Peacenik Family at the Shooting Range in Phnom Penh, Cambodia

We abhor war and violence.  It's part of why we left the U.S. years ago.  We find America's wars of aggression to be embarrassing and we strongly oppose them.

But when my teenage son heard through the grapevine (his mother) that there is a shooting range open to tourists in Phnom Penh where you can shoot AK-47s, M-16s, and even rocket launchers, cooling his curiosity became an hourly battle.

Bohemian Mom, who has forever banned guns from our household even if there's a zombie apocalypse, was dead set against the idea leading up to our trip to Phnom Penh.  So she took some convincing.

She is adamantly anti-gun, but she's also a full-blown experience junkie.  Although a shooting range is not something we would ever normally seek out for thrills, the opportunity seemed too interesting to pass up.

Even though we are peaceniks to the bone, we also possess a strong survivalist instinct.  We believe having a certain level of self-sufficiency is one of the best forms of wealth in uncertain times.

In fact, one of the most difficult aspects of leaving our more stationary life in Costa Rica was giving up our four fruit-filled acres, egg-laying chickens, and other local fresh food.

My point is, there's something about learning how to properly handle a firearm that fits our survivalist urges.  And, as homeschoolers, it presented a chance to teach the kids something I couldn't offer them without this very unique opportunity.

Mom found some logic in this reasoning and gave us her blessing.  She stayed home with our youngest, and I headed out with the big boys (8 and 13).  Never in my wildest dreams or his did I think they would let my 8-year-old shoot an M-16 or AK-47...

Cambodian AK-47 (wiki image)

After about a 30-minute tuk tuk ride through rapidly developing area of Phnom Penh just past the airport, we arrived at the "Army" firing range.

We were ushered into the lobby where guns of all types were mounted on the entire wall. An English-speaking host sat us down at a table and handed us what he called a "menu", but instead of food and drinks, you order weapons and ammo:
  • $40 for 20 rounds with an M-16
  • $40 for 25 rounds with an AK-47
  • $20 for 7 bullets with a revolver
  • $350 for the rocket launcher...and so on.
The boys salivated like they were standing over an all-you-can-eat buffet. As I tried to temper the appetite of my 8-year-old because I thought surely he was too young to participate, the host said the M-16 is "no problem for him."

Somewhat dumbfounded and confused by this, I now had to make a decision of what to order.  We settled on the M-16 and AK-47 and I was directed to pay $80 to the shirtless cashier eagerly awaiting our business.

We entered a sound-proof room with three shooting lanes separated by walls covered in black felt.  Since we were the only ones there, all was quiet until our host made his pitch for us to buy coconuts to use as targets for $1 each.  I was suckered into buying 5 for $4.

As they set up the juicy targets about 40 meters away, my oldest son's gung ho enthusiasm turned to nervousness as he adjusted his ear muffs and insisted his little brother go first - which he bravely obliged without hesitation.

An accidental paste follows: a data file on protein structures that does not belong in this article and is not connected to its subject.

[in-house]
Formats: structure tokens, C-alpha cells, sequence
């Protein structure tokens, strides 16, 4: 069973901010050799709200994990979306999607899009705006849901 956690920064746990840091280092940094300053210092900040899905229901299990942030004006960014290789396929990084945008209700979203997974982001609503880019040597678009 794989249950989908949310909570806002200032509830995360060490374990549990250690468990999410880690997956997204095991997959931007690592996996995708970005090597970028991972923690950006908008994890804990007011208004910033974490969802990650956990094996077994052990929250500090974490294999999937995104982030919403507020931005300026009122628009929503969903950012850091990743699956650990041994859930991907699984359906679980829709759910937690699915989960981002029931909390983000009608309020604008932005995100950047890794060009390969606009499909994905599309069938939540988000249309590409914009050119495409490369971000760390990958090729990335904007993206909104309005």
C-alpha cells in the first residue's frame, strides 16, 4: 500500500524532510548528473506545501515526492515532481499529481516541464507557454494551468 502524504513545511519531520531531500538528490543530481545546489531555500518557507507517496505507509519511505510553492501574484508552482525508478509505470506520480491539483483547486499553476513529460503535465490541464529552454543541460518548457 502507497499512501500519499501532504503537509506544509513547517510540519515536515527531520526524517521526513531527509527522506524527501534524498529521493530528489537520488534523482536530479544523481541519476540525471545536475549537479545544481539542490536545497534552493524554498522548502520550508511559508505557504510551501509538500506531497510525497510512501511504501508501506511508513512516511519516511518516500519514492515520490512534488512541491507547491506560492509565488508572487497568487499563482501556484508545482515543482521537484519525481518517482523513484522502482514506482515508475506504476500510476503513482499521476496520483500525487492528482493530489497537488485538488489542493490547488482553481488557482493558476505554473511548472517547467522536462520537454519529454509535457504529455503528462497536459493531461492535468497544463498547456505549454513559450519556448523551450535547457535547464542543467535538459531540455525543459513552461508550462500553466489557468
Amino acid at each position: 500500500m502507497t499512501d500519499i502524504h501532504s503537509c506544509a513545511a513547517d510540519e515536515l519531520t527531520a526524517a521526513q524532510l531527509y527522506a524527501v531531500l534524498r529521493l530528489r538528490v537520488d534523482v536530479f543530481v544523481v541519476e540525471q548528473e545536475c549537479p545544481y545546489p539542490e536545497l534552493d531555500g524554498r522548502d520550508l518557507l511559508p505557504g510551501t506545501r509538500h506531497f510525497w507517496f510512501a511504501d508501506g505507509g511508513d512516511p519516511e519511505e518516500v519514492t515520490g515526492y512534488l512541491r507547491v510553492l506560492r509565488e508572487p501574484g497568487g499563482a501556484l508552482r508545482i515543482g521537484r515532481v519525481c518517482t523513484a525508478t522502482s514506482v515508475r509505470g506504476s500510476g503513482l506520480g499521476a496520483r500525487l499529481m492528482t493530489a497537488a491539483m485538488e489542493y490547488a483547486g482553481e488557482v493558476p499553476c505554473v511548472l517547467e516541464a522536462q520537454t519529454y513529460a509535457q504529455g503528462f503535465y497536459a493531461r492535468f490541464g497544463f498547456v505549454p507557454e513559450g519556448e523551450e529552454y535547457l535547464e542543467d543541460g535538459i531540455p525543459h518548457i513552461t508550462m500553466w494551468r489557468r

They brought a thick camouflage jacket for him to put on to cushion the impact on his shoulder.  The host showed him how to put the magazine into the M-16, load the first round, set the safety, and then how to aim it.

The rifle was set on a table stand which made it easier to handle, and the instructor reinforced his shooting shoulder with his palm.

"Boom" the first shot fired which was shockingly loud even with the ear muffs on.  This made the older one even more nervous.

As he squeezed off nine more rounds, we became accustomed to the noise and D reluctantly took his turn.  His second shot was a direct hit on a coconut which exploded into a thousand pieces enticing a confident smile from him and cheers from us.

I was up next on the AK-47.  Until this moment, my only shooting experience was with an air rifle and a 22 when I was in my teens.  The host inserted the banana clip of 25 bullets, cocked the first round into the chamber, and showed me how to use the safety, fully automatic, and semi automatic settings.

I had 25 rounds to shoot four lousy coconuts.  How many did I hit?  Zero. After each shot, my host politely said "a little higher, sir" or "the target's a little lower, sir", but I was more consumed by the sensation than the target.

The AK-47 is a solid gun, comfortable to grip, and has a surprisingly manageable weight.  When fired, you definitely feel the power of the weapon but, again, it's surprisingly manageable. Yet, shooting it did not relieve stress in me like so many others claim.  I tried to get D to take over the last dozen rounds, but he seemed a bit spooked by it all.

From start to finish, we probably spent about 8 minutes in the shooting range.  So, about $10/minute.  Was it worth it?  Yes, but not for the reasons we initially thought.

Mom was nervous the boys would like it so much that they become gun nuts.  But it wasn't like the arcade games, and they actually seemed a bit turned off by the realness from the jolting power of the loud shots.  They may have been cured of their gun fantasies spurred by being heroes in video games.

Even though it's unlikely we'll go back to a shooting range in the near future, this experience taught us many valuable lessons.  Besides learning how to load, handle and fire an assault rifle, we now fully respect that guns are not toys.

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